Underspire Writing Contest – The Watch
by L. Swift
The two men at arms stood watch atop the palisades. The darkness engulfed the fields beneath them, the light of torches that illuminated the dirt road barely penetrating the pervasive gloom. Fat snowflakes drifted down in the chill air, briefly catching the glow of the flames before vanishing into the dark night. The snow had begun to settle, the frost on the grass below glistening in the flickering firelight.
The new recruit blew on his frozen hands in a vain attempt to breathe warmth back into his frozen digits. The chill was seeping through his thick woollen uniform and he stamped his feet in an effort to keep the circulation going. His companion glanced over at the noise.
“Freezing, sir,” said the recruit, not sure how much cheek he could get away with. His companion reached into his tunic and pulled out a hip flask, tossing it towards him.
“Take a swig of this.”
He obliged, stiff fingers fumbling with the cap. The whiskey burnt his throat and lit a fire in his stomach. He wheezed and handed the flask back.
“Oof, strong stuff.”
“You’ll soon learn to pack your own. The watch is long on nights like this.”
The recruit studied his companion. He was a seasoned veteran, easily a good few decades on him. His grizzled face held the traces of faint scars gained in long-forgotten battles, his eyes the hardness of one who had seen far too many good men die inglorious deaths. His calloused hand rested on the pommel of his sword, relaxed, yet with the tension of one who knows he may need to seize it in any moment. He was staring out into the darkness beyond the palisades, watching for something that may not have even been there.
“You new to this, boy?”
The recruit started, surprised and embarrassed that his staring had been noticed “Aye, sir. Well, to the army; I joined three weeks ago, but with fighting-”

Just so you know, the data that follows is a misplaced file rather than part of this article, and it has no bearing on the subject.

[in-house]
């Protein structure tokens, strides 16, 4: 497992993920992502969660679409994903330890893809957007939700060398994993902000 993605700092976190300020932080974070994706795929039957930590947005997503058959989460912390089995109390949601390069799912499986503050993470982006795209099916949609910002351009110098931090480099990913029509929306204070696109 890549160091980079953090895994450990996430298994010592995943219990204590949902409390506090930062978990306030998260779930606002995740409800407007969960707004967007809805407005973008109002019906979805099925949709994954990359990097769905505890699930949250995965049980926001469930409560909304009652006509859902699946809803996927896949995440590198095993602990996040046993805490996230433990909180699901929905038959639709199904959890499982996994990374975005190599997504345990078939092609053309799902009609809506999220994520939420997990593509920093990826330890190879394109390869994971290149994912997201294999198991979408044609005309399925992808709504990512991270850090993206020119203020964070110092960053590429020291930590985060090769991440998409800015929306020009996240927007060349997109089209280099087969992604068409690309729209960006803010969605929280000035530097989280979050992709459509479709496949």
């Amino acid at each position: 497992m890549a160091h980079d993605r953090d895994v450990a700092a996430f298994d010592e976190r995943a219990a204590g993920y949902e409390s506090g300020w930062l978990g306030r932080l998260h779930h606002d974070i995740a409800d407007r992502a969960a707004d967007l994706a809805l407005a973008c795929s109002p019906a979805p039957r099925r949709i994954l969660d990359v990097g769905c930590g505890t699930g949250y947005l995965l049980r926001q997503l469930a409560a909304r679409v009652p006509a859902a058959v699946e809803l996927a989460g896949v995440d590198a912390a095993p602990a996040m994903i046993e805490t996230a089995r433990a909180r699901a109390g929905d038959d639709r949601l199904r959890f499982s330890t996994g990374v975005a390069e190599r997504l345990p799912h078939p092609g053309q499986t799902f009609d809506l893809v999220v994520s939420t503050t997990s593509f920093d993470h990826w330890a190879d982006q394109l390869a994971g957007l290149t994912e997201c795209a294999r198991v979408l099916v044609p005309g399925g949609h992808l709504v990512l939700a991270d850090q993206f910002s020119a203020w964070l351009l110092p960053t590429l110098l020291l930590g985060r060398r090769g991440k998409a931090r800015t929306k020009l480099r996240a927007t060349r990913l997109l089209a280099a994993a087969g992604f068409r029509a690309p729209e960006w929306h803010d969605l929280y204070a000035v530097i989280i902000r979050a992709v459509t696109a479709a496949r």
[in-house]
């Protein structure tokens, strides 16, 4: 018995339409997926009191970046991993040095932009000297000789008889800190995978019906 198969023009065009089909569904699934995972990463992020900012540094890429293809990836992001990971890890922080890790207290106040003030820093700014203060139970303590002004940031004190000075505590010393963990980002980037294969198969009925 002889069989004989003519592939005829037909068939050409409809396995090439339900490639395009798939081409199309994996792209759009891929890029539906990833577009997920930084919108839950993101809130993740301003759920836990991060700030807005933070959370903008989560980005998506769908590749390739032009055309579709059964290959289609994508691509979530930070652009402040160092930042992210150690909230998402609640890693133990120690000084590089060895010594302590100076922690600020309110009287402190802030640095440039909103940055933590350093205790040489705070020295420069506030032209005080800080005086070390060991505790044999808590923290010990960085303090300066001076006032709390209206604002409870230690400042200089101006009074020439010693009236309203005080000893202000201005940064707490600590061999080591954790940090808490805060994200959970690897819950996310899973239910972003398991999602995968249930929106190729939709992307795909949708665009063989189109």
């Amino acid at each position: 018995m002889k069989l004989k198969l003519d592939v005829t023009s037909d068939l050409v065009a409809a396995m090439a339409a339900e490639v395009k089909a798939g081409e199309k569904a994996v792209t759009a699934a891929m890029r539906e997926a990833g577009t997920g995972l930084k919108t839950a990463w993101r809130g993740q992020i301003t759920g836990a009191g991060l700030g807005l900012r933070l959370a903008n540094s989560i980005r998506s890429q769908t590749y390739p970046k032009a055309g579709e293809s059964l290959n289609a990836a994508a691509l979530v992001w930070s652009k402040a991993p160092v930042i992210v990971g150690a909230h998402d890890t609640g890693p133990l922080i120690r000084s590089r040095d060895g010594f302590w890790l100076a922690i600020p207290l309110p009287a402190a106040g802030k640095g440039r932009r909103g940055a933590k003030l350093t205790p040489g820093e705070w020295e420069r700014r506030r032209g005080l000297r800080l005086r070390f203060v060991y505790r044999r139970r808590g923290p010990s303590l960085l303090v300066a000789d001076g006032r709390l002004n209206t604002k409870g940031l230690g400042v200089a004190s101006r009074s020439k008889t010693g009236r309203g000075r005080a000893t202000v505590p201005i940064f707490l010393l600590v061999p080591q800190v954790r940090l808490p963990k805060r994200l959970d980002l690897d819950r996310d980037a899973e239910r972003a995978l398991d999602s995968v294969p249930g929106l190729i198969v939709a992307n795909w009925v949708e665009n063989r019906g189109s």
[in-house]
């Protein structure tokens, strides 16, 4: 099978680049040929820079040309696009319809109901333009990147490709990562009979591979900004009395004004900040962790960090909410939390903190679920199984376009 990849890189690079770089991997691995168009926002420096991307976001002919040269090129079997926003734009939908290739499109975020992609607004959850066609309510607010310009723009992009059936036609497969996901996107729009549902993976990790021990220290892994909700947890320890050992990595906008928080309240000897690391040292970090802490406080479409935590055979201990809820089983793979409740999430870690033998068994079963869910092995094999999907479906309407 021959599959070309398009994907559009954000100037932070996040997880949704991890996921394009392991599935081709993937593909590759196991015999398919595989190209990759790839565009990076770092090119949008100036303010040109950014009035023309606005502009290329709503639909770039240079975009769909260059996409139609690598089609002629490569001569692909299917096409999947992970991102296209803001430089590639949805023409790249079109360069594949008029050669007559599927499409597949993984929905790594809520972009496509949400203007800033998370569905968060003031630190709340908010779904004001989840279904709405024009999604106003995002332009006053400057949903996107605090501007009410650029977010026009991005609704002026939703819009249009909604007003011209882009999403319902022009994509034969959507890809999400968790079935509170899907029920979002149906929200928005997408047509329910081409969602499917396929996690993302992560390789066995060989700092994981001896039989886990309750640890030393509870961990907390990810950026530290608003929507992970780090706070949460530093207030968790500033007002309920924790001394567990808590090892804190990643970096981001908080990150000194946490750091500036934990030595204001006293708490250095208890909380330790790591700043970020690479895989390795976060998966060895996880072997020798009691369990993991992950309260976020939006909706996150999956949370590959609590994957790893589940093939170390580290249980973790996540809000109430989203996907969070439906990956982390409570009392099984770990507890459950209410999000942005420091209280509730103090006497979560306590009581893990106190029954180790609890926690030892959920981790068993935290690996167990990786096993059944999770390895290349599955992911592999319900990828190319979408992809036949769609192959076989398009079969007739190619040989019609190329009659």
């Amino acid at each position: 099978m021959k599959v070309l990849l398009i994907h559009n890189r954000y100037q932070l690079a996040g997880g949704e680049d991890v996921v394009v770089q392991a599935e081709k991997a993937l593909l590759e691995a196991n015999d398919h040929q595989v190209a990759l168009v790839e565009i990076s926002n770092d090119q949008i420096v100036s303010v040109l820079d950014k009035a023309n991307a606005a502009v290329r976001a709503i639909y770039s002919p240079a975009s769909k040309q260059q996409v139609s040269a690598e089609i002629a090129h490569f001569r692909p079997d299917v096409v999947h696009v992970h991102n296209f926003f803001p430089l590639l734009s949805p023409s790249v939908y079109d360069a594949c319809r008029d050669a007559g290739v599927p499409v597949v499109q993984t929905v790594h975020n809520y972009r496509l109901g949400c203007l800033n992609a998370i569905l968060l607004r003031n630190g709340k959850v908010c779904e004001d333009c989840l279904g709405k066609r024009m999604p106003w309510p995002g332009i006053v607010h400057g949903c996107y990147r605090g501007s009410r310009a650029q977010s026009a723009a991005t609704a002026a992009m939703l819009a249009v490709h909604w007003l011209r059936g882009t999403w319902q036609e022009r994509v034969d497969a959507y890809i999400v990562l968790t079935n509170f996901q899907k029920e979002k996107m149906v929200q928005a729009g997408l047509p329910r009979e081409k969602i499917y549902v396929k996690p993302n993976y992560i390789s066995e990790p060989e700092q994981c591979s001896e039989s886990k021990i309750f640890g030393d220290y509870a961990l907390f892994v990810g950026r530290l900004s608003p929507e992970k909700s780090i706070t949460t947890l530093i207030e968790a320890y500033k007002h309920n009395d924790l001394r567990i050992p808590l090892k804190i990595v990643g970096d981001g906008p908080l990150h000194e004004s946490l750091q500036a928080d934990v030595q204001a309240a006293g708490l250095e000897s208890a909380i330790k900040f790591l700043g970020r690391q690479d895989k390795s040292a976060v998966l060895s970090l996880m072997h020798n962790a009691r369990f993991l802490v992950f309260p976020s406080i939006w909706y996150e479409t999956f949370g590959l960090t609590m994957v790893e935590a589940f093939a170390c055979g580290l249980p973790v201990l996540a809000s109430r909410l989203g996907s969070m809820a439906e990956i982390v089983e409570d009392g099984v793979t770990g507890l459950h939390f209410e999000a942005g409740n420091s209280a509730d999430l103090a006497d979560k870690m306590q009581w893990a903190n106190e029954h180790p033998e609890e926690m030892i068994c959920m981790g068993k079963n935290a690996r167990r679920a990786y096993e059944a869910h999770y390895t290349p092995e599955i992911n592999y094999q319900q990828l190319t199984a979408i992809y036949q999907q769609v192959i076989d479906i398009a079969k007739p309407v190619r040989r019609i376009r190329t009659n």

“What fighting have you done?”
“Bandits, sir, our area had a problem with bandits coming in from the pass, so we’d have to occasionally clear them out. I was-”
“Bandits!” The veteran snorted “That’s not fighting.”
The recruit bristled “In all fairness sir, when a man is charging at you swinging a sword I think that counts as fighting.”
“Aye lad, and so is your missus punching the barmaid. I’m talking about actual fighting, out on the battlefield. Fighting wars, not clearing out bandits from their shacks in the woods.”
The recruit bit back a treasonous sharp reply, instead taking a deep breath and letting out a sigh that drifted away as mist on the cold air “No, sir, I’ve not been assigned to combat yet. Though I hear that may be likely soon!”
“That’s nothing to be excited about, lad.” The veteran straightened, stretching out his stiffened spine “It’s nights like this you learn to be excited about. The quiet, the calm. I’d rather a thousand nights like this than one on the battlefield.”
The recruit’s eyebrows rose in surprise “But the men in the camp, they all say you-”
“That I’m a hero? An inspiration?” The veteran snorted “I’m sure they’ve regaled you with the stories of how I struck down the Jarl and retrieved our colours, or when I dragged that injured noble’s arse to safety with three arrows sticking out my side. But I’m sure they never told you of how many comrades I’ve seen hacked to pieces besides me, how many times I’ve had to stick my sword into some poor bastard to save him a worse death. War’s not the adventure you think it is, boy. They sell you stories of the glory, but never of the reality. Besides,” his eyes grew hard, continuing to stare out into the darkness “From what I hear, the Spires have started to stir a few leagues away from here. We may have to deal with their kind soon enough.”
“The Spires?!” The recruit’s voice came out a higher pitch than he intended “I’ve…I’ve heard the stories about them, but I’ve never…” he looked out into the night, as though expecting them to suddenly materialise in the gloom “Are…is what they say true about them?”
The veteran chuckled “Probably, probably not. They say a lot of things.”
“Have you fought the Spires?”
“Aye,” his expression darkened “I’m not a praying man, but if there’s true evil in this world, it takes the form of them damned Spires.”
“Have you seen them?” asked the recruit, a terrible curiosity filling his mind “As in…”
“You mean have I been face to face with them? Aye, and I’ve killed more than a few too. You never forget your first battle against the Spires. I mean, you see plenty of horrors during war, but these things…” He trailed off as unpleasant memories resurfaced, and when he spoke again his voice was steeled and steady.
“The first thing you notice about them is how quiet they are. War is a noisy business; those Nords scream at you like a landlord at closing time, the Dwegholm clash their shields and sing war chants, but with the Spires…there’s nothing. Just silence, marching in unison. They don’t even have nobles bawling orders at them or sergeants with sticks up their arses telling them what to do. Instead they have this bloke with a big stick waving smells around.”